Ireland wing Jacob Stockdale scores a try against the All Blacks in Dublin on Saturday. Photo: Niall Carson/PA via AP

DUBLIN – Ireland’s top of the rankings clash with New Zealand lived up to its “heavyweight” billing on Saturday, coach Joe Schmidt said as he delighted in a collective victory he was quick to share with his squad and coaching staff.

The Six Nations champions laid down a massive marker ahead of next year’s World Cup by beating the All Blacks in commanding fashion to record just their second victory over the world champions in more than 100 years.

“The way it had been built up as one v two, I thought it was a heavyweight clash, and I just thought it was a fantastic Test match,” Schmidt told a news conference after the 16-9 win.

“It was an incredibly collective, hard-earned win... I’m incredibly proud of the group of Irish players who went out and did what they did tonight.”

That collective effort was underlined by the fact that Ireland’s backline was shorn of the influential Conor Murray and Robbie Henshaw, while they also lost flanks Sean O’Brien and Dan Leavy to injury over the last week.

As well as notching their 17th win in the last 18 games and marking two years unbeaten at home, Ireland also became the first team, apart the British and Irish Lions, to leave the All Blacks tryless since 2014.

Schmidt credited the “super job” done by his defence coach, former England rugby league and union international Andy Farrell, and also singled out forwards coach Simon Easterby and scrum coach Greg Feek for their efforts.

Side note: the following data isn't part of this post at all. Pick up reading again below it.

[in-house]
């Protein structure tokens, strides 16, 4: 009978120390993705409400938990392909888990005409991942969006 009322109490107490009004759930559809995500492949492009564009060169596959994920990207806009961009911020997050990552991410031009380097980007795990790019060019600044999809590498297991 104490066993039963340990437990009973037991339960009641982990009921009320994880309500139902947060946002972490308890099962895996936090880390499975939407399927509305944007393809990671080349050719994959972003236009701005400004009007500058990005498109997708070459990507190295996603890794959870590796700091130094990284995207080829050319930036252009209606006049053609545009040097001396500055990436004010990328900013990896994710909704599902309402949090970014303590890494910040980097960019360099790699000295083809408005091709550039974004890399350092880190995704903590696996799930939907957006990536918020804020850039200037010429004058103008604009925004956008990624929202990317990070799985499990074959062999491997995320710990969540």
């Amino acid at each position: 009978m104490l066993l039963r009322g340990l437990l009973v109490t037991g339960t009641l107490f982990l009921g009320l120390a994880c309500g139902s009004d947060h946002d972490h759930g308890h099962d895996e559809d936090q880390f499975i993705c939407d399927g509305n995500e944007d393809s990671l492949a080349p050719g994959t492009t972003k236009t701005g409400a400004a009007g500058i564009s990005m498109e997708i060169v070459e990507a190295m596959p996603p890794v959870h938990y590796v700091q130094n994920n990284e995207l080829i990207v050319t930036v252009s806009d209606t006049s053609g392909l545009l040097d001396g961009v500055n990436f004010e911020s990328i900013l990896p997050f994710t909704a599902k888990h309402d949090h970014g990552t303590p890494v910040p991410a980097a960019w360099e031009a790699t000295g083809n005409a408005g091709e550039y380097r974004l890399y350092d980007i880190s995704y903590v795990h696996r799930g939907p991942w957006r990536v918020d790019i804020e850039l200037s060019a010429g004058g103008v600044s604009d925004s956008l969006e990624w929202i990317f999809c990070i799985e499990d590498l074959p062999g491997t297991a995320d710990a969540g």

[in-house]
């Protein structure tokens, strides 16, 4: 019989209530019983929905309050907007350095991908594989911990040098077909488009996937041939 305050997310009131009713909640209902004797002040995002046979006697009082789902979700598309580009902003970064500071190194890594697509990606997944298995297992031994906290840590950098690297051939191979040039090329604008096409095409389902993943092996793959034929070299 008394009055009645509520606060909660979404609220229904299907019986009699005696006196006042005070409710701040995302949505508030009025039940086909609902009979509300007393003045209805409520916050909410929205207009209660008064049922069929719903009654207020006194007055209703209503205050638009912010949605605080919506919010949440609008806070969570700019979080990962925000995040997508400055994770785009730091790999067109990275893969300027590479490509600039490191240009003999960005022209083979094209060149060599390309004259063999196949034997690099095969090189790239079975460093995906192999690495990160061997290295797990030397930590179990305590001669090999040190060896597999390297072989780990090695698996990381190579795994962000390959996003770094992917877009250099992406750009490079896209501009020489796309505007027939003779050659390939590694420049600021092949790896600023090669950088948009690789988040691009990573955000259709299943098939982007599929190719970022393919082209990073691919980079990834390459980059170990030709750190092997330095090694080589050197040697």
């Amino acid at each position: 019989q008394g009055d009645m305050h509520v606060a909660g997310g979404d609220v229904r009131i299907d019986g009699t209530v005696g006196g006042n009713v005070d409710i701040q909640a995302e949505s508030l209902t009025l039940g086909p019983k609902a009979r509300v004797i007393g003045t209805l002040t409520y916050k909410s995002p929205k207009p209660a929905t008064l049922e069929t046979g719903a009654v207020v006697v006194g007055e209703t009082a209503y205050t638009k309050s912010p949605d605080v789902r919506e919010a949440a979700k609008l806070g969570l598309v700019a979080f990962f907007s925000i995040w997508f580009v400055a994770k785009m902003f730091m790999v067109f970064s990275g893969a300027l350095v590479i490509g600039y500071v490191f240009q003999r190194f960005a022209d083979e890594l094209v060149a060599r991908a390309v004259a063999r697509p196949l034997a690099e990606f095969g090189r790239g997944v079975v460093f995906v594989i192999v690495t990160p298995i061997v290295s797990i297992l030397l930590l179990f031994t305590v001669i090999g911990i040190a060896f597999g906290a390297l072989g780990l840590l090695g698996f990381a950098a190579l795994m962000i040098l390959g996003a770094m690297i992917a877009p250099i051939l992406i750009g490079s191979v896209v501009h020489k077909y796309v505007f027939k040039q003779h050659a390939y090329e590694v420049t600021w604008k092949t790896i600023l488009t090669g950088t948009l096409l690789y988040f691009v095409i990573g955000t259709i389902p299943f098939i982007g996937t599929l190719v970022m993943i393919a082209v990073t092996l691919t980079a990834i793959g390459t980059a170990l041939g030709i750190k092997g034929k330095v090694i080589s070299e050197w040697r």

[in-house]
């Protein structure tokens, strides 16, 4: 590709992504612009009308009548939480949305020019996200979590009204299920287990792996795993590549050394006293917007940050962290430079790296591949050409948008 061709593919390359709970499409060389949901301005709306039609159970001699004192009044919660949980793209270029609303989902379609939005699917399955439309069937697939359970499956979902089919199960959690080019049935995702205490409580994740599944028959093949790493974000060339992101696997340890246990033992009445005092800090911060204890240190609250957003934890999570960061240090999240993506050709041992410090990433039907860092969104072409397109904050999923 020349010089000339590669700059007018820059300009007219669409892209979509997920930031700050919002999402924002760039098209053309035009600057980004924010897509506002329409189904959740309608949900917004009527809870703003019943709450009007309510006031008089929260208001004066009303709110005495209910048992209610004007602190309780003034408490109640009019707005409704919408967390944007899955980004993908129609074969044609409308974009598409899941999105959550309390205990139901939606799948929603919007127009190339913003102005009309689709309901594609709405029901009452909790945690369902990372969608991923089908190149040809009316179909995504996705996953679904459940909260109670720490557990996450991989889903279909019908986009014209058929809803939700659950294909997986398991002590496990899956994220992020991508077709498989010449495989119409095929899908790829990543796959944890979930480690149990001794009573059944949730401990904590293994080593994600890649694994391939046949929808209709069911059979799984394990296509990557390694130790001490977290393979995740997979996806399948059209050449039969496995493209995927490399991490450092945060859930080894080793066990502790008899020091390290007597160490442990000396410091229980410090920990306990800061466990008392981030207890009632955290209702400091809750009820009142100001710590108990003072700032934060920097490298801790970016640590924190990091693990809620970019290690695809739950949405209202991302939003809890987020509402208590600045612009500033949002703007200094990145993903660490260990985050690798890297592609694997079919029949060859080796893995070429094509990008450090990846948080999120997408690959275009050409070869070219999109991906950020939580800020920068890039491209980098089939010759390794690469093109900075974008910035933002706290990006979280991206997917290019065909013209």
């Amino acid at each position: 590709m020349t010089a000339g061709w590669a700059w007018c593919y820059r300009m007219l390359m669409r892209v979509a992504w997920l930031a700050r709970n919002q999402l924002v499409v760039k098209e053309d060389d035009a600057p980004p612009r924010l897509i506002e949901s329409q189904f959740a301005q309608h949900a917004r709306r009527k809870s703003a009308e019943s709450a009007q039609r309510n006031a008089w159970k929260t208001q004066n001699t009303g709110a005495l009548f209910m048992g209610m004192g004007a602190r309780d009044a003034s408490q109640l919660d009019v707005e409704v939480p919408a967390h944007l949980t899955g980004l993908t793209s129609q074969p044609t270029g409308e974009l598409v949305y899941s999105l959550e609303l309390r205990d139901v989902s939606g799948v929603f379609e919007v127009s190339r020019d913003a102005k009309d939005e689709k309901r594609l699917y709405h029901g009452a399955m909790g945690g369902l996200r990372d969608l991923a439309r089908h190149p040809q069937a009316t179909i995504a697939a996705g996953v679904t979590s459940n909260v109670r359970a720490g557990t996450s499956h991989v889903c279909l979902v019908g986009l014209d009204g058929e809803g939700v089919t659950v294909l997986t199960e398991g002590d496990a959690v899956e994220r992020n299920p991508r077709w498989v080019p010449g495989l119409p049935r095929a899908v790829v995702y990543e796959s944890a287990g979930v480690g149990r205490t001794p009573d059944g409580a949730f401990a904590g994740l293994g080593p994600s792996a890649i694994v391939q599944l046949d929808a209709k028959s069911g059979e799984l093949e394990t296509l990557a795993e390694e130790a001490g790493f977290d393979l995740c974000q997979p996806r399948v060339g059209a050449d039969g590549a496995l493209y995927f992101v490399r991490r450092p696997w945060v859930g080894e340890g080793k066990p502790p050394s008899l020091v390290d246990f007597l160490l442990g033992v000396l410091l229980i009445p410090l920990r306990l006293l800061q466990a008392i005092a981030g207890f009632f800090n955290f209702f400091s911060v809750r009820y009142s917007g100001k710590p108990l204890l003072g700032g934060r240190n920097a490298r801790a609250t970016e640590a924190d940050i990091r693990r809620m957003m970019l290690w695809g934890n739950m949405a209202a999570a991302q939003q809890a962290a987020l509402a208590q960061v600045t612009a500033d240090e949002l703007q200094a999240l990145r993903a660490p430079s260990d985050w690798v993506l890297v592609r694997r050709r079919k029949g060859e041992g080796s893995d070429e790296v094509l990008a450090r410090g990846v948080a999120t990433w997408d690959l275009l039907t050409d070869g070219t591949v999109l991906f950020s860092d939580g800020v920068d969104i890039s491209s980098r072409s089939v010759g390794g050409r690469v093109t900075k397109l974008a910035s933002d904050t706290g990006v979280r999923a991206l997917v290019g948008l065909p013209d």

“I know a lot of people thought that our lineout was a bit flimsy last week, but I thought our first-half lineout was a fantastic platform to springboard into the game, as was the scrum. Greg Feek is a bit of an unsung hero there as well,” he said.

“I’m lucky, I’ve got a team behind the team who do a super job.”

Ireland coach Joe Schmidt says he steals clever moves from other people after his team scored from a brilliant lineout variation. Photo: Reuters

However, Schmidt was typically modest when asked about his role in the brilliant lineout move that led to the game’s decisive and only try for Jacob Stockdale.

“I mostly steal them from other people. I’m always on the look-out – I’m always keeping my eye out. I watched the (New Zealand) Mitre 10 Cup, they’ve always got a couple of good ones,” he said.

“I’ve come up with some incredibly poor moves in my time.”